Offsetting perceptions: Firms use charitable giving to clean up their international reputation
British multinationals operating in countries that lack basic human rights give around 70% more money to charity than firms that do not have a presence in such politically controversial nations, a new study has revealed.
The findings support the growing body of research suggesting that corporate charitable giving plays an important strategic role for many businesses.
In a study looking at the charitable donations of 305 UK plcs, comprising around half of FTSE All-Share Index companies, analysts found that a corporate presence in one or more countries in which political rights and civil liberties are curtailed pushed up the average level of donations from £1.148m to £1.977m.
Writing in the Journal of Management Studies, the researchers suggest that this increased philanthropy could be seen as an attempt to "offset" negative connotations related to the companies' operations in controversial countries such as China, Burma, Sudan and the Democratic Republic of Congo.
"The positive impact on charitable giving is restricted to a presence in only those countries that are most lacking in political rights and civil liberties," said Dr Stephen Pavelin, of Henley Business School, UK, part of the team who carried out the research. "Our findings suggest that companies are seeking to offset negative impressions in the eyes of the public that arise from doing business in such countries by making greater gifts to charity."
The study drew information from the companies' annual reports from 2002 and looked at presence in 'countries of concern', as defined by criteria established by the FTSE4Good Index - which aims to identify environmentally and socially responsible companies - as well as indicators of political rights, civil liberties and corruption derived from research by the independent organisations Freedom House and Transparency International.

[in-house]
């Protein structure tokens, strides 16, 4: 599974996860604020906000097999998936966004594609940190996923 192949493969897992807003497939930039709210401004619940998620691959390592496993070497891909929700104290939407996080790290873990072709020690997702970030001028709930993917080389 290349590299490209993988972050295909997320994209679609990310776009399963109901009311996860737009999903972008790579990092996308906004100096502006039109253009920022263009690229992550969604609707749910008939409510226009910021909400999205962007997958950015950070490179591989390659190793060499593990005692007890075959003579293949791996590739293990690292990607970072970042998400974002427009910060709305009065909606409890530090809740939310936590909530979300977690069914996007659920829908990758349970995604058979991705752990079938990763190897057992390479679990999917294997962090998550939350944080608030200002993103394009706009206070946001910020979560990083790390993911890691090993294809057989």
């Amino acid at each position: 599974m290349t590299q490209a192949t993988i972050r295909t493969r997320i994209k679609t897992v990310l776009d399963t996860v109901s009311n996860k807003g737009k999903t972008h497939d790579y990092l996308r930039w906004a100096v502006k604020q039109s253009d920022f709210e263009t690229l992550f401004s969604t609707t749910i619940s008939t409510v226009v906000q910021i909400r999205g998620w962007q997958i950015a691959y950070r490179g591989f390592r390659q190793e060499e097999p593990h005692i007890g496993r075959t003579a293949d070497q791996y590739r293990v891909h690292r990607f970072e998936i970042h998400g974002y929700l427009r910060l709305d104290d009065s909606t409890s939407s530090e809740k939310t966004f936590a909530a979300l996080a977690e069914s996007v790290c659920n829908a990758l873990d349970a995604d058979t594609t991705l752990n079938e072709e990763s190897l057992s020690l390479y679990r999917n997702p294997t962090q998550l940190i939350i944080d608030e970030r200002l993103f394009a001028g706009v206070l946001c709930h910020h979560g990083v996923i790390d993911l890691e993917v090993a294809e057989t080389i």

Unable to separate out corporate giving by country, the team could not determine whether the higher levels of charitable donations were directed towards projects in the UK or in the host countries themselves. "This finding is perhaps indicative of relatively token responses to corporate exposure to political and civil rights issues, rather than significant attempts to address or atone for these issues through giving aimed at impacted communities," said Dr Pavelin.
While political and civil rights issues were shown to stimulate charitable donations, level of corruption did not have a similar effect. "It appears that the salient feature of a country in this connection is a lack of political rights and/or civil liberties, rather than a presence of high levels of corruption," said Dr Pavelin.
No evidence was found of a link between money donated to charity and the fact that firms operated in a number of different countries. Multinationals make similar contributions to their 'uni-national' counterparts, the study found.
"It is clear that the characteristics of the countries within which companies operate play a more significant role in shaping corporate social performance than the degree of internationalisation per se," said Dr Pavelin.